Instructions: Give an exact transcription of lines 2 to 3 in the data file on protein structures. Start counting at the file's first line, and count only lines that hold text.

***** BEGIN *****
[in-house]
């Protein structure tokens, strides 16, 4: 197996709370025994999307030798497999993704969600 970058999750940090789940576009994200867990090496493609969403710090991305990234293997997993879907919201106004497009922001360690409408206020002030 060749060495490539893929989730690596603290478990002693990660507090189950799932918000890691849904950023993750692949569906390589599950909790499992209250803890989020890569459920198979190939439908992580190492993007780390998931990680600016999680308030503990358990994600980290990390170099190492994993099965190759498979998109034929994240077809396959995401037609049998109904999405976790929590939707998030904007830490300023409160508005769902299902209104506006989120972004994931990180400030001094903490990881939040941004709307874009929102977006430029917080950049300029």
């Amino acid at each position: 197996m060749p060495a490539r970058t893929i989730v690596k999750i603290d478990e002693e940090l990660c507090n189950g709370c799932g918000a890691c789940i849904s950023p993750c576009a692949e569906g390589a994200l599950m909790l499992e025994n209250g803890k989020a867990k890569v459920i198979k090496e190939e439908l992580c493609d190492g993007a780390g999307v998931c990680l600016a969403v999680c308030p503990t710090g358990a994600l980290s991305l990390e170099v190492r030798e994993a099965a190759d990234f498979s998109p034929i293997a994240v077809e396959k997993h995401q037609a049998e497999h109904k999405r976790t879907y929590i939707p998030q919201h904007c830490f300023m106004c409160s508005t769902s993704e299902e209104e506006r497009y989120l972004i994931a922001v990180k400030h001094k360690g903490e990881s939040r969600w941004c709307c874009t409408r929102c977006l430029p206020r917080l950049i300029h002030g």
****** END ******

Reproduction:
């Protein structure tokens, strides 16, 4: 197996709370025994999307030798497999993704969600 970058999750940090789940576009994200867990090496493609969403710090991305990234293997997993879907919201106004497009922001360690409408206020002030 060749060495490539893929989730690596603290478990002693990660507090189950799932918000890691849904950023993750692949569906390589599950909790499992209250803890989020890569459920198979190939439908992580190492993007780390998931990680600016999680308030503990358990994600980290990390170099190492994993099965190759498979998109034929994240077809396959995401037609049998109904999405976790929590939707998030904007830490300023409160508005769902299902209104506006989120972004994931990180400030001094903490990881939040941004709307874009929102977006430029917080950049300029």
């Amino acid at each position: 197996m060749p060495a490539r970058t893929i989730v690596k999750i603290d478990e002693e940090l990660c507090n189950g709370c799932g918000a890691c789940i849904s950023p993750c576009a692949e569906g390589a994200l599950m909790l499992e025994n209250g803890k989020a867990k890569v459920i198979k090496e190939e439908l992580c493609d190492g993007a780390g999307v998931c990680l600016a969403v999680c308030p503990t710090g358990a994600l980290s991305l990390e170099v190492r030798e994993a099965a190759d990234f498979s998109p034929i293997a994240v077809e396959k997993h995401q037609a049998e497999h109904k999405r976790t879907y929590i939707p998030q919201h904007c830490f300023m106004c409160s508005t769902s993704e299902e209104e506006r497009y989120l972004i994931a922001v990180k400030h001094k360690g903490e990881s939040r969600w941004c709307c874009t409408r929102c977006l430029p206020r917080l950049i300029h002030g």